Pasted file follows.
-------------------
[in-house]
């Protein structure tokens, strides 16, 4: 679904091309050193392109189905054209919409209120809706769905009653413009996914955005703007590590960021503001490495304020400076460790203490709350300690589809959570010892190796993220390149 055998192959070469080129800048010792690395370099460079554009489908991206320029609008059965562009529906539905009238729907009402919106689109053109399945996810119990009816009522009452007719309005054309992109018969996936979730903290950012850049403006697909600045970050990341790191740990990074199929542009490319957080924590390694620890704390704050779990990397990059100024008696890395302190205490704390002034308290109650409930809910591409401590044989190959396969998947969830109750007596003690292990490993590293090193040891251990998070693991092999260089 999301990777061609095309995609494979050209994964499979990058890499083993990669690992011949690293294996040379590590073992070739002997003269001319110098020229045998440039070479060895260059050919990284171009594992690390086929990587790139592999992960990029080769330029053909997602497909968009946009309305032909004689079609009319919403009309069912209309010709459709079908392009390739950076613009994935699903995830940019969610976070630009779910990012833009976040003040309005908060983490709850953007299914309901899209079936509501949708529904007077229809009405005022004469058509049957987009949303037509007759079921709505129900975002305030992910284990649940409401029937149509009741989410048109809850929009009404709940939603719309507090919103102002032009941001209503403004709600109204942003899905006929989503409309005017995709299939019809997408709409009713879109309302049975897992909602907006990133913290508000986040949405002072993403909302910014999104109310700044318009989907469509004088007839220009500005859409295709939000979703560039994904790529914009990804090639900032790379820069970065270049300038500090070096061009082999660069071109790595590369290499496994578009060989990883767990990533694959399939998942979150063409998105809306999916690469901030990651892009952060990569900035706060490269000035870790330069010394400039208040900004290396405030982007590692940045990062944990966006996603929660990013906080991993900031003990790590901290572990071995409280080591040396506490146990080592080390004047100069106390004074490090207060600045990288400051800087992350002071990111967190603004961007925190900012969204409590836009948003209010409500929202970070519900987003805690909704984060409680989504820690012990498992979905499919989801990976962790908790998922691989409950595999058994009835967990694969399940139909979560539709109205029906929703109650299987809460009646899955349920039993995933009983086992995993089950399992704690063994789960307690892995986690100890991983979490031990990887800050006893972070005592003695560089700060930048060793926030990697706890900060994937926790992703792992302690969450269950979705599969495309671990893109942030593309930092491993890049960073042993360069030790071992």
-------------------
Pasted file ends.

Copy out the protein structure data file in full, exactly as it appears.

[in-house]
């Protein structure tokens, strides 16, 4: 679904091309050193392109189905054209919409209120809706769905009653413009996914955005703007590590960021503001490495304020400076460790203490709350300690589809959570010892190796993220390149 055998192959070469080129800048010792690395370099460079554009489908991206320029609008059965562009529906539905009238729907009402919106689109053109399945996810119990009816009522009452007719309005054309992109018969996936979730903290950012850049403006697909600045970050990341790191740990990074199929542009490319957080924590390694620890704390704050779990990397990059100024008696890395302190205490704390002034308290109650409930809910591409401590044989190959396969998947969830109750007596003690292990490993590293090193040891251990998070693991092999260089 999301990777061609095309995609494979050209994964499979990058890499083993990669690992011949690293294996040379590590073992070739002997003269001319110098020229045998440039070479060895260059050919990284171009594992690390086929990587790139592999992960990029080769330029053909997602497909968009946009309305032909004689079609009319919403009309069912209309010709459709079908392009390739950076613009994935699903995830940019969610976070630009779910990012833009976040003040309005908060983490709850953007299914309901899209079936509501949708529904007077229809009405005022004469058509049957987009949303037509007759079921709505129900975002305030992910284990649940409401029937149509009741989410048109809850929009009404709940939603719309507090919103102002032009941001209503403004709600109204942003899905006929989503409309005017995709299939019809997408709409009713879109309302049975897992909602907006990133913290508000986040949405002072993403909302910014999104109310700044318009989907469509004088007839220009500005859409295709939000979703560039994904790529914009990804090639900032790379820069970065270049300038500090070096061009082999660069071109790595590369290499496994578009060989990883767990990533694959399939998942979150063409998105809306999916690469901030990651892009952060990569900035706060490269000035870790330069010394400039208040900004290396405030982007590692940045990062944990966006996603929660990013906080991993900031003990790590901290572990071995409280080591040396506490146990080592080390004047100069106390004074490090207060600045990288400051800087992350002071990111967190603004961007925190900012969204409590836009948003209010409500929202970070519900987003805690909704984060409680989504820690012990498992979905499919989801990976962790908790998922691989409950595999058994009835967990694969399940139909979560539709109205029906929703109650299987809460009646899955349920039993995933009983086992995993089950399992704690063994789960307690892995986690100890991983979490031990990887800050006893972070005592003695560089700060930048060793926030990697706890900060994937926790992703792992302690969450269950979705599969495309671990893109942030593309930092491993890049960073042993360069030790071992």